In order to commence dissolution proceedings the company must not have been trading for at least three months. The company can then be dissolved. This will legally break up a company that no longer wishes to trade.
This is used by landlords as a tool where there is unpaid rent. Where a landlord has agreed a payment plan for rent and this is not adhered to they have various options and can instruct an agent to enter the property and remove goods or assets to cover the value of the debt. This can usually be carried out within one week of a missed payment. They do not need a court judgement to implement these actions.
DTI – Department of trade and industry
Is a government agency working to create the conditions for business success and help the UK respond to the challenge of globalisation. They promote enterprise innovation and creativity. The DTI run the The Insolvency Service in England and Wales and are the regulatory body for many insolvency practitioners. They also help in many employment issues such as redundancy.
Financial institutions provide this service. Companies receive payment for their unpaid sales invoices and the financial institution assist in the collection of the debts. The factoring company takes a percentage of this debt as a fee.
Fixed and Floating Charge
These are debts which are secured by an asset (usually property). A fixed charge attaches to the asset in question as soon as the charge is created. A floating charge attaches only when it crystallises. Thus with a fixed charge the borrower could not sell the asset without the permission of the lender. A floating charge however is usually secured on things like raw materials or component stocks and therefore the borrower can deal with these stocks in the normal course of business, consuming them and replacing them when ever necessary. Should the charge crystallise, for instance, as a result of a failure to pay interest at the proper time, the stocks which were present at that moment become subject to the charge and the borrower would be unable to make use of them without the permission of the charge holder.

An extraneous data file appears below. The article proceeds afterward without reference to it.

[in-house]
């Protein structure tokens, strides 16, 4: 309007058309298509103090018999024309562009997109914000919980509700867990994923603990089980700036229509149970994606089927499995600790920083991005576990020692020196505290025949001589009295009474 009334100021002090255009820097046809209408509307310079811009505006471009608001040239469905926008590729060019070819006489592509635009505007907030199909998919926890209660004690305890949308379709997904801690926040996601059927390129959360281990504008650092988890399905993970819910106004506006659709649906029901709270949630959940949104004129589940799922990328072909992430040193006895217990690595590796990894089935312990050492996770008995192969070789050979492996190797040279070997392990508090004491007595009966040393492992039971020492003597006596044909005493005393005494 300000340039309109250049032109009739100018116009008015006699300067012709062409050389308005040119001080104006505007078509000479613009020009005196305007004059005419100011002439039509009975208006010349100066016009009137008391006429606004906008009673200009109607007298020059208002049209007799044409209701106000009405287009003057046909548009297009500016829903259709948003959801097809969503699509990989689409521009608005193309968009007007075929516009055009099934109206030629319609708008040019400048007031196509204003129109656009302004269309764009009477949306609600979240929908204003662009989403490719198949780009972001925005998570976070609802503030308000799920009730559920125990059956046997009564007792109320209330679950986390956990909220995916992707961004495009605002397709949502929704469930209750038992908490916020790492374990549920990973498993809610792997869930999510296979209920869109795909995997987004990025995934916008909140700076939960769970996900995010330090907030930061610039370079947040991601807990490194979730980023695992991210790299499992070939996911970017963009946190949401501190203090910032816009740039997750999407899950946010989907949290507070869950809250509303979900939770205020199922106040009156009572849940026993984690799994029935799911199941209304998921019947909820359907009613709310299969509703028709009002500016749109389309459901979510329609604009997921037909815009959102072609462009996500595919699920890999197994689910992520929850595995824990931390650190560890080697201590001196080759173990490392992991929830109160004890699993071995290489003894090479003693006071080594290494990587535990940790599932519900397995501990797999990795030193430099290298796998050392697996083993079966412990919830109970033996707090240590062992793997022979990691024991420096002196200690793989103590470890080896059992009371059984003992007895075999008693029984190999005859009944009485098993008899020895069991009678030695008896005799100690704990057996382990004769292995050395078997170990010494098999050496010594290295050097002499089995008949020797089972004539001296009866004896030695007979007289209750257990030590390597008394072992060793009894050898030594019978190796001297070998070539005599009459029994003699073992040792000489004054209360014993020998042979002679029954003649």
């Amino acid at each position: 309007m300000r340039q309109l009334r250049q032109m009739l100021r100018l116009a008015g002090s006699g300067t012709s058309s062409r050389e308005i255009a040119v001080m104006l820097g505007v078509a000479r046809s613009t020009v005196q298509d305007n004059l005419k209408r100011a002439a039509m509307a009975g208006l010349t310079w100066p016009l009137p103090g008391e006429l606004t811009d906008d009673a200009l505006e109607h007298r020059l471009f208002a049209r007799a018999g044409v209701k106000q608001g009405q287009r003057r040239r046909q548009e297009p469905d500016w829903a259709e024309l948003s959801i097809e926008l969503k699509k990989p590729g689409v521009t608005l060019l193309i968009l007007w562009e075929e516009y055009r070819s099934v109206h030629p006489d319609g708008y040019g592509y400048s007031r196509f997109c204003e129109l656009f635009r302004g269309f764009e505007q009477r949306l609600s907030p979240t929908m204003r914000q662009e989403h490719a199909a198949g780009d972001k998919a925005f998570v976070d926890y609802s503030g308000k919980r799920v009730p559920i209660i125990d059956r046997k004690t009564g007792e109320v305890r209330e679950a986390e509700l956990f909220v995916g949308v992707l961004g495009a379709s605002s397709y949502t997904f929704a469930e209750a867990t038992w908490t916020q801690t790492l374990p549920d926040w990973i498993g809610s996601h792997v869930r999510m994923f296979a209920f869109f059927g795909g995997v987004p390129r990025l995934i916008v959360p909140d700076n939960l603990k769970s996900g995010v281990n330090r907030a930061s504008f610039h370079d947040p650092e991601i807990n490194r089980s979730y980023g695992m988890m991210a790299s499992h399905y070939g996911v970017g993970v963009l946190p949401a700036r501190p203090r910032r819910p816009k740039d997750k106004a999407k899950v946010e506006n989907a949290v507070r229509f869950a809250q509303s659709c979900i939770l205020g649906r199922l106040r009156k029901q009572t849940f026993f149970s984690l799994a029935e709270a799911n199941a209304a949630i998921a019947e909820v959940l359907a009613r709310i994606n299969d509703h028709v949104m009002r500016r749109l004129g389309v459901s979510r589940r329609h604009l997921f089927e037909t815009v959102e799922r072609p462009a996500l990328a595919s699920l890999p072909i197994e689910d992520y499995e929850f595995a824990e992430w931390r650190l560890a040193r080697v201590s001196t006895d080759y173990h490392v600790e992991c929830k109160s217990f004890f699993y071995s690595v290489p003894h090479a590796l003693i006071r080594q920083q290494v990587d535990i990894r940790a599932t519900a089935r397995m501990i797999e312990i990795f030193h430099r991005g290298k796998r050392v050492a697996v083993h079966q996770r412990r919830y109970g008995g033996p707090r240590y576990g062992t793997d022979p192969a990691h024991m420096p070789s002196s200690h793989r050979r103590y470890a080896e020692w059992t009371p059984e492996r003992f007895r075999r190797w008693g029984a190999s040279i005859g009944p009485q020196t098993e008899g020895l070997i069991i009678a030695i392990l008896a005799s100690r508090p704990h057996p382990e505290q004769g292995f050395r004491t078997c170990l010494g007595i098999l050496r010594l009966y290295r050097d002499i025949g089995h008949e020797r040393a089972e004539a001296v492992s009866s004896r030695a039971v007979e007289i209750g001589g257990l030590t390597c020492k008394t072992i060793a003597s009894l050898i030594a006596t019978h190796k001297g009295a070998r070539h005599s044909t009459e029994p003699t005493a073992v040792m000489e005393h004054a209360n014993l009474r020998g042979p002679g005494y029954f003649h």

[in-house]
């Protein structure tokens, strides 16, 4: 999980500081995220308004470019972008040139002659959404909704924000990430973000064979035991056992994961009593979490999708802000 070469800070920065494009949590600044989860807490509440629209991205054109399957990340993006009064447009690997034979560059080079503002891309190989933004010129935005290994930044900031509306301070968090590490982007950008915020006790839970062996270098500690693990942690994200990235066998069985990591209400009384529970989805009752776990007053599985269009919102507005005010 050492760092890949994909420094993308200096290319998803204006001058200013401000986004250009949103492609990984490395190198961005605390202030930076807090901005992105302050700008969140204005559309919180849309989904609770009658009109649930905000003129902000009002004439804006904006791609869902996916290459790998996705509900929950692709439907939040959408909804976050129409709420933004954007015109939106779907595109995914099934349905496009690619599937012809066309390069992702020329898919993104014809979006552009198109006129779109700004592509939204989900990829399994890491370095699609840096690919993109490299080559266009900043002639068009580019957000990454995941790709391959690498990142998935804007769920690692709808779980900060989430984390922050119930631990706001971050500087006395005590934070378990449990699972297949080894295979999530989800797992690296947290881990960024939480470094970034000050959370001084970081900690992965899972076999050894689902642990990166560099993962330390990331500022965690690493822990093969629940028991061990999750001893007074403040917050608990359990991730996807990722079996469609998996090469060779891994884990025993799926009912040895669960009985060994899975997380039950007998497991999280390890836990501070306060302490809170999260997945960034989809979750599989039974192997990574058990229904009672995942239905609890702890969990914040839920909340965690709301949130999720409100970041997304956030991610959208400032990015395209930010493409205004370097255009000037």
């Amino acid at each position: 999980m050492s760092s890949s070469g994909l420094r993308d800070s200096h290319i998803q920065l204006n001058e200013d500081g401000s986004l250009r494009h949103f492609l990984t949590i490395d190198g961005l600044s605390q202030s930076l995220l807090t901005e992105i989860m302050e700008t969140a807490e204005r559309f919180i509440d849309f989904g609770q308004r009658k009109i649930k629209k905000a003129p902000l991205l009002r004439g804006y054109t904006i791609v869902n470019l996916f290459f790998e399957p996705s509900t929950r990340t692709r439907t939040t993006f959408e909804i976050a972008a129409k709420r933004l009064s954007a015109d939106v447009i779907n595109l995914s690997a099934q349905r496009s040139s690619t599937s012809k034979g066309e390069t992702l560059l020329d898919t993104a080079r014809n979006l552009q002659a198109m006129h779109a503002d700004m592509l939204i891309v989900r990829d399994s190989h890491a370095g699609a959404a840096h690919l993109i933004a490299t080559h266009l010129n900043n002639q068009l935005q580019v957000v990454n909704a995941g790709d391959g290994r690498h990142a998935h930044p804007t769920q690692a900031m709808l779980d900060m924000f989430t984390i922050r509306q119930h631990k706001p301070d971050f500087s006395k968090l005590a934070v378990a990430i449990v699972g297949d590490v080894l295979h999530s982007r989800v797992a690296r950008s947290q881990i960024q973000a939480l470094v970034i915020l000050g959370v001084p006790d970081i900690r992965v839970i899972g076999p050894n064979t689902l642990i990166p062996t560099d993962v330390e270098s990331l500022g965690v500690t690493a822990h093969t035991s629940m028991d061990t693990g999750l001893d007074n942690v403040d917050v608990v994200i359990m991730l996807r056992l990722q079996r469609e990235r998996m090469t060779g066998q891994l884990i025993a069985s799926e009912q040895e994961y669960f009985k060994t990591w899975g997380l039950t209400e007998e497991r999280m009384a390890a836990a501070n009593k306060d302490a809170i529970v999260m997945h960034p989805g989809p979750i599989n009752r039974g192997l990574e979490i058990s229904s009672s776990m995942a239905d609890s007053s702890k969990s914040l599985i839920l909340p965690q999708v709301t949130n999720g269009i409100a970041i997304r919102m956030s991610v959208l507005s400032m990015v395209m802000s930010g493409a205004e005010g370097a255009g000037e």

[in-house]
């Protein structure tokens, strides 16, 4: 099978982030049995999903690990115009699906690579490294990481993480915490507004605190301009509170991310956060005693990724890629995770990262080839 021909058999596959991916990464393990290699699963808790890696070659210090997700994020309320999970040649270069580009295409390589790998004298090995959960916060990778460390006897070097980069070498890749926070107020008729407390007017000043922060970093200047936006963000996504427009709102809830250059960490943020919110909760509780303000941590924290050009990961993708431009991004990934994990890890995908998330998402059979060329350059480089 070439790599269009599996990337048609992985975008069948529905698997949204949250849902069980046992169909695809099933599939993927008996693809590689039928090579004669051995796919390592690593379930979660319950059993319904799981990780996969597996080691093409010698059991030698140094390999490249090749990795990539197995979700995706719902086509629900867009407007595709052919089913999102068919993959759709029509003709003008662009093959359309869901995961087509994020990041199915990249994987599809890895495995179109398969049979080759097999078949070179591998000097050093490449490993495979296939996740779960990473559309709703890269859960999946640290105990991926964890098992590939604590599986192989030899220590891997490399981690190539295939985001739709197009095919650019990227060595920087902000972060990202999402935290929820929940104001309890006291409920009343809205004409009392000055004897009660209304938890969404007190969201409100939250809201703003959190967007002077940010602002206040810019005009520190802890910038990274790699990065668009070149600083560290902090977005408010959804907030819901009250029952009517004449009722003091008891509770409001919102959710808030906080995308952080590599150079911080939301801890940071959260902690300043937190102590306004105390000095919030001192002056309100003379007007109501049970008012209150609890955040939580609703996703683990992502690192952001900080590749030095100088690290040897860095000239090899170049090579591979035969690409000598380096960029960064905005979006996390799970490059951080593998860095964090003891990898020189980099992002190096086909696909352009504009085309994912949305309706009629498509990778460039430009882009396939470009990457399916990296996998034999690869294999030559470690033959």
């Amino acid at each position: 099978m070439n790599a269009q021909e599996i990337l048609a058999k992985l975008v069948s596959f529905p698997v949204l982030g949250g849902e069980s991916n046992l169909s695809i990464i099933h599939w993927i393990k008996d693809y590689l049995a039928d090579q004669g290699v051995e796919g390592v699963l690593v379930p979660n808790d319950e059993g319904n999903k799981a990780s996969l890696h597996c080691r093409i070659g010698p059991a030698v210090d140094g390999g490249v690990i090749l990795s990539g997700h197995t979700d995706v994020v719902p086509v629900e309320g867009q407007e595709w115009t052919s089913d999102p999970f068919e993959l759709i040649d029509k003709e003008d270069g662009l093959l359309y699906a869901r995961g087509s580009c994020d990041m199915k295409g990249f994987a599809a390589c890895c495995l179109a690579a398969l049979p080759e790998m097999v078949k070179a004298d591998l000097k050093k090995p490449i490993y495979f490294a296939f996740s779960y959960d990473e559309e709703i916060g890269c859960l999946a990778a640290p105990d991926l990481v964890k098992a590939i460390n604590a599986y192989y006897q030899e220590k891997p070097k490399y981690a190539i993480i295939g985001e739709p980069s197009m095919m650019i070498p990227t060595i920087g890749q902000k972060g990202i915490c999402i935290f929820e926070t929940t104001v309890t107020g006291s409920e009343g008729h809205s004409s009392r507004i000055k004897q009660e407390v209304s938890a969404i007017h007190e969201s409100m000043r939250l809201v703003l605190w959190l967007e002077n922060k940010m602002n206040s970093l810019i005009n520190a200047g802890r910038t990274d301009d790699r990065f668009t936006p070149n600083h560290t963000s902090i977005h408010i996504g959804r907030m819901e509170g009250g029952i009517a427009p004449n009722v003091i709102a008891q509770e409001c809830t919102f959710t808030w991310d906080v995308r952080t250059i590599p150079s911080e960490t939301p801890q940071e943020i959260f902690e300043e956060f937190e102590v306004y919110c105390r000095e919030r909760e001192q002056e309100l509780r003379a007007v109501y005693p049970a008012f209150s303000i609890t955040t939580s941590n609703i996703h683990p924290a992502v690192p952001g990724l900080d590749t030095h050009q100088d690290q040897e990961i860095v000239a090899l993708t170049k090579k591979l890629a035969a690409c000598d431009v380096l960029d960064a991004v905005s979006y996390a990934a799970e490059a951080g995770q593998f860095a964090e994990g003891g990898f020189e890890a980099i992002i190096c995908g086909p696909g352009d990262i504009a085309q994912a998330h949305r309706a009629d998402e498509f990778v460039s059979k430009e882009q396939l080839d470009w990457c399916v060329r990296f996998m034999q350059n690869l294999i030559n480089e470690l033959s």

Where trade continues without any means of repaying the debts and with the intention of defrauding creditors.
Where a company is trading and making a profit.
HMRC – Her Majesty’s Revenue & Customs
A government department who regulates and collects customs and duties for instance VAT and PAYE.
Income Payments Agreement
This is an agreement entered into with an individual’s trustee where the individual agrees to pay him or her part of their wages, salary or any other income. This would be for an agreed period of time.